If there’s one thing that Scott Giacoppo, Director of National Shelter Outreach at Best Friends Animal Society, would hope that people take away from hearing his story, it’s that he believes that animal control officers deserve recognition for their hard work.
“I don’t believe animal control gets the respect and credit they deserve in the public because they deal with horrific things—things that they just can’t go home and talk with their spouse about,” he says. “I have seen things that people don’t even want to hear about. I have had animals that have been set on fire, animals that have been beaten to death, starved to death, cut up, slashed, drowned, you name it. What I’m talking about isn’t unique to my career. Officers deal with this every single day.”
The single most effective way that animal control can gain more recognition, Giacoppo says, is to show how animal control is a positive force in the community—beginning with officers themselves.
Animal Control Today
Giacoppo explains that there are a few reasons why animal control isn’t as highly regarded as he believes it should be. First, there’s still a stigma that animal control officers are dogcatchers who simply react to situations. “From a community’s perspective, the only time you have interaction with animal control is when something goes wrong—like when a dog gets loose or a bite happens.”
Furthermore, he adds that animal control is normally not integrated with the community like other members of the police force are. “In D.C., police service areas have monthly meetings. Animal control isn’t part of these meetings and you won’t really find animal control officers at them either. When I was the chief animal control officer at the Washington Humane Society, I mandated that animal control be a part of these meetings.”
Because of these widespread perceptions, animal control officers’ own attitudes towards their profession can get in the way of their progress, says Giacoppo. “Animal control officers aren’t just on the low end of the totem pole or just a part of whatever department the mayor decides to put them that week. But if the local government and the community sees animal control in that way, it forces officers to see themselves that way. So the only way we’re going to change that is by starting with ourselves, and first saying, ‘No, I am the animal expert in this community. I know what works and what doesn’t work, and you need to trust me.’ Then you get the community on board. Because when the community is on board, the votes are on board, and then the local government will be on board.”
Giacoppo’s Top Three Tips
In his current role, Giacoppo travels around the country to transform shelters’ field services programs. “After two years of doing this for Best Friends, I’ve realized that it’s the same problems no matter where you go—just at different levels. I’m teaching these shelters that they don’t even need a bigger budget to accomplish things. All it takes is that shift in mindset.”
He offers three ways that he does this along with tips on how any organization can do their part in improving the perception of animal control.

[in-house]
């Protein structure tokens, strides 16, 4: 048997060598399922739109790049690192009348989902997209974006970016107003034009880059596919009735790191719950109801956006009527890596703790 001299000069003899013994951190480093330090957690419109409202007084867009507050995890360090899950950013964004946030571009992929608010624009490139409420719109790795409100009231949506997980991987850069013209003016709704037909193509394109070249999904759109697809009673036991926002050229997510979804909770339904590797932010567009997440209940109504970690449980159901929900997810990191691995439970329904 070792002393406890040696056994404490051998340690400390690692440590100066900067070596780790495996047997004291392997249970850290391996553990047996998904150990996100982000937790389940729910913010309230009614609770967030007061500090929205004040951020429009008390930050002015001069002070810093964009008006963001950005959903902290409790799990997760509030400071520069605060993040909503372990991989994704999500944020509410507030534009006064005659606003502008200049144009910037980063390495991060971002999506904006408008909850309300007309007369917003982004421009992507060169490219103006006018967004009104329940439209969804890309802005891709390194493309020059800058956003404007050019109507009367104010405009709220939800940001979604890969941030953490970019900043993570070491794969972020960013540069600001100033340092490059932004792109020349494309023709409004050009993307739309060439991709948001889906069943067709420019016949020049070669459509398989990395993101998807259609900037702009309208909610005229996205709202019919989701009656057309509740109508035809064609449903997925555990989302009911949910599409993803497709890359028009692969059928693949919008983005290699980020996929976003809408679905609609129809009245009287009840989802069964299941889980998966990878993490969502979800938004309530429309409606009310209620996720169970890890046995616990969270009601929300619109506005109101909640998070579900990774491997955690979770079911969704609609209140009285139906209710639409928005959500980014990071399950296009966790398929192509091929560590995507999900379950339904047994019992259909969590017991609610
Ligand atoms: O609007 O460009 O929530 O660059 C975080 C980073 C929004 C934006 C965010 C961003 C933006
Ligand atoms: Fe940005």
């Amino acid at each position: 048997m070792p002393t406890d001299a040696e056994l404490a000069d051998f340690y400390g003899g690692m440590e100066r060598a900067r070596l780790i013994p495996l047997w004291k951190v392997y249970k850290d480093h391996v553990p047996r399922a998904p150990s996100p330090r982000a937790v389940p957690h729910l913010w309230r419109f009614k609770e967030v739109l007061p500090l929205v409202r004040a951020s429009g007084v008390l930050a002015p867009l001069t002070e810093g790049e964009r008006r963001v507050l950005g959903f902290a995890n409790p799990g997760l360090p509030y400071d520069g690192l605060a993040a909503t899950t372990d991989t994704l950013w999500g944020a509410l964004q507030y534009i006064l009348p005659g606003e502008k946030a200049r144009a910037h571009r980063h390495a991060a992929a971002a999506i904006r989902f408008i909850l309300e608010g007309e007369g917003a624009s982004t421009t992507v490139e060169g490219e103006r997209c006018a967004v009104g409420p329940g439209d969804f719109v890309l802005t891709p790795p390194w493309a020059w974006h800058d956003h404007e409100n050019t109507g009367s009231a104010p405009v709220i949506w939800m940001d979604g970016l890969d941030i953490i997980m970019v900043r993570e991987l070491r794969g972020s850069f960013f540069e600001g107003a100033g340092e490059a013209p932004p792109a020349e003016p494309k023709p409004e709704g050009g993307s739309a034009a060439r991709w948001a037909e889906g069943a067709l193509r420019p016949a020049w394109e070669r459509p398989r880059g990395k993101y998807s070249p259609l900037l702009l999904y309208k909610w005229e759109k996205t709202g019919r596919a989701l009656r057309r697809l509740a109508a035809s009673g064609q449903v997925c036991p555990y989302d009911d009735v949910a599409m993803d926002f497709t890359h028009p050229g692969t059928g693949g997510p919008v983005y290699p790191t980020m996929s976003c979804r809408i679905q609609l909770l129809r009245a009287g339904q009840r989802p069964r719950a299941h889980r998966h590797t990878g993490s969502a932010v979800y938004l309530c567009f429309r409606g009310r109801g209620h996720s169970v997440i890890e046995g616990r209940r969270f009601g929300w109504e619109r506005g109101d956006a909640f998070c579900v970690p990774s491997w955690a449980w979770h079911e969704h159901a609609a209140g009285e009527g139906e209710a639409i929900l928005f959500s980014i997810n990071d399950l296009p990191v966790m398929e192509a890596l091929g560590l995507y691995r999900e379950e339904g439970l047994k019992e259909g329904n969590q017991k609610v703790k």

1. Reduce your call sheets
“I look at officers today and some of them feel beaten down and that there’s no light at the end of the tunnel. All they’re doing is going from one call to the next to the next to the next. They don’t have any opportunity to do anything proactive,” Giacoppo says. “So one of the things that I always preach is that you should aim to reduce your call sheet. First, look at the calls you’re responding to, and then look up what you’re actually legally mandated to respond to. I’ve found that many departments are spending time on things that they shouldn’t be. Officers shouldn’t just be picking up and transporting animals. They shouldn’t just keep reacting to the same problems because it never results in lasting change. They need to be proactive.”
2. Get involved with your community
Giacoppo suggests one simple way that animal control officers can engage with their communities. “If you’re driving by a dog park in your sector, take five minutes, leave the ticket book behind, and bring a tennis ball and a bag of cookies to that dog park. It gives you a chance to get to know the people and animals in that community. After asking the owners about their dogs for a bit, ask: ‘What’s going on with animals in your community that I should know about?’ Then let them know what you’ve been working on in the community right now. That gets the community engaged with you, shows that you care, and helps you find out things that you may not have known before.”
3. Get social
Another simple community engagement tactic, Giacoppo says, is by using social media. “Social media has changed the landscape of what we do. When I first started doing this, people would always say, ‘I don’t want to hear about what you do, I can’t even think about it.’ They’d turn a blind eye to it. But with social media, those days are long gone. Now those people actually want to be a part of the solution. Posting a picture on Facebook that shows an officer in their community helping an animal out is easy and effective.”
“The Problem Solvers”
In helping shift the perception of animal control across the country, Giacoppo hopes to see more animal control officers take pride in their work for the communities that they serve. “I want animal control officers to be seen as a problem solvers and as community heroes in line with the local police department. They’re the people who solve problems that people are having with animals in a way that everybody wins, animals don’t die, people don’t get hurt, and people don’t get annoyed.”
Feature image © George Martell / The Boston Herald